With reference to the payment of benefits within the Department of Social Welfare the facilities available to recipients or applicants are inadequate. It must be remembered that the number of people drawing social welfare benefit has quadrupled in a short space of time. The net result is that the facilities available four, five or ten years ago remain the same. Certainly in my constituency no improvement has been effected in the facilities available other than spreading the payments over a longer period of time. They are now paying out on Wednesdays, Thursdays and Fridays and instead of having one long queue we now have four or five long queues. I am sure that Deputy McGahon will confirm that the same applies in Dundalk. No capital  sums are being provided by the Department of Social Welfare for the purpose of improving the facilities.
Social welfare payments are now being made by community welfare officers. I do not see why they should be responsible for these payments. People are refused payments of unemployment assistance or disability allowance in the employment exchange and then sent to the other side of the town to be paid by the community welfare officer. Community welfare officers are not equipped to deal with this and there are now bigger queues outside the health centres than outside employment exchanges. It is a duplication of work costing millions to administer. I brought this to the attention of various Ministers for Social Welfare over the last number of years but my pleas have fallen on deaf ears. The Department of Social Welfare are making no efforts to streamline the system.
As a member of the Labour Party I welcome the Christmas bonus. Naturally I would have preferred it to be 100 per cent not alone for those who enjoyed it in former years but also for those who are eligible this year. It is the lesser of two evils; it is adding an additional £1 million to last year's payments. We must take into consideration that the long term unemployed are those who have suffered most and we support our colleagues on the Opposition benches who have asked for a 100 per cent bonus next year. However, I was amused to hear the Minister talk about paying the bonus before Christmas as the money was paid out last week——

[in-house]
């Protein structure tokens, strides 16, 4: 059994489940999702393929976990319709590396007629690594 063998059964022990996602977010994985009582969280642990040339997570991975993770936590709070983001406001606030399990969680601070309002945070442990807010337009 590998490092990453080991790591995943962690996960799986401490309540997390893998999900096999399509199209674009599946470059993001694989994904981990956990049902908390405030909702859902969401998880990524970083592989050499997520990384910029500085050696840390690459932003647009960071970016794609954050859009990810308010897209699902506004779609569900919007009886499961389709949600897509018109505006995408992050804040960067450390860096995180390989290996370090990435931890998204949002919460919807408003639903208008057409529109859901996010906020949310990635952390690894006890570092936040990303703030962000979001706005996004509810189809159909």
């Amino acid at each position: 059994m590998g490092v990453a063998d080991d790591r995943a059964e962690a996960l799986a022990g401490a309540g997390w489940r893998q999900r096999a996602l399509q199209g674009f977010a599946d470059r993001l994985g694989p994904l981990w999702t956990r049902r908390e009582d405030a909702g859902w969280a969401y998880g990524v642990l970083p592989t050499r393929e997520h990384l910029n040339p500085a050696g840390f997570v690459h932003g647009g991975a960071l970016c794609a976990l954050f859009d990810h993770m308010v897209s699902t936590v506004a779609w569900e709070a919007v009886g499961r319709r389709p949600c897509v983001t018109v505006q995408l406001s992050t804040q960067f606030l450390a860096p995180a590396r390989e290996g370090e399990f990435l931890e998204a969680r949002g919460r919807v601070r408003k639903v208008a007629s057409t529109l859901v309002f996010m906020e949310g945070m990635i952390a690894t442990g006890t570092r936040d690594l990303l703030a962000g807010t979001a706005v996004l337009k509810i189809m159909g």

Mr. Bell: Perhaps if savings can be made within the system next year the Minister will be able to pay the full bonus. One of the reasons for the substantial over-run is that you cannot budget for a Christmas bonus unless you decide at budget time that you will pay such a bonus. No Governments, including  Fianna Fáil Governments, who paid the Christmas bonus ever budgeted for it when preparing the Estimates.
I should like an explanation of the over-run of £39,250,000 on unemployment assistance. I can understand over-runs under other headings but this is hard to understand because unemployment assistance is normally paid to those who come off unemployment benefit and, therefore, it should be possible to estimate accurately the number involved. People do not go from disability benefit to unemployment assistance and that is why it should be possible to estimate the numbers accurately.
I should also like the Minister to explain the miscellaneous grants. As Deputy McCarthy said, I welcomed the family income supplement but I did not accept it in exchange for the elimination of food subsidies. However, I am naturally disappointed that many people who are entitled to this benefit have not applied for it.
Mr. Bell: I know that Deputy De Rossa will have something positive to say in that regard. Deputy McCarthy referred to the social employment scheme which has been a success. Of course it is not an exchange for full time employment but it is a help. One of the biggest problems in regard to that scheme is that if married men with children benefit from it they will lose money and it would be a great help to the Departments of Social Welfare, Labour and Environment if that anomaly could be rectified.
Mr. O'Kennedy: We are discussing a symptom of the great malaise spreading like a virus throughout the country. We are talking about a sum of £50 million over and above what the Government projected at the beginning of the year. We are really talking about countless thousands of husbands, wives and children who are affected daily by the appalling levels of unemployment and the  inadequate provision which we are making for them. We must all recognise that the terrifying reality is that husbands have lost their dignity. They are ashamed to walk on the streets because they have lost their jobs after 30 or 40 years. There are wives living with depression day in and day out because their husbands are forced to stay at home, pretending to be supporters of their families, men who contributed for so long not just to the support of their own families but also to the well being of the community. We see children affected by the inevitable tension which arises from this terrible problem. It is time that we looked at these people and provided them with what they need to maintain their dignity.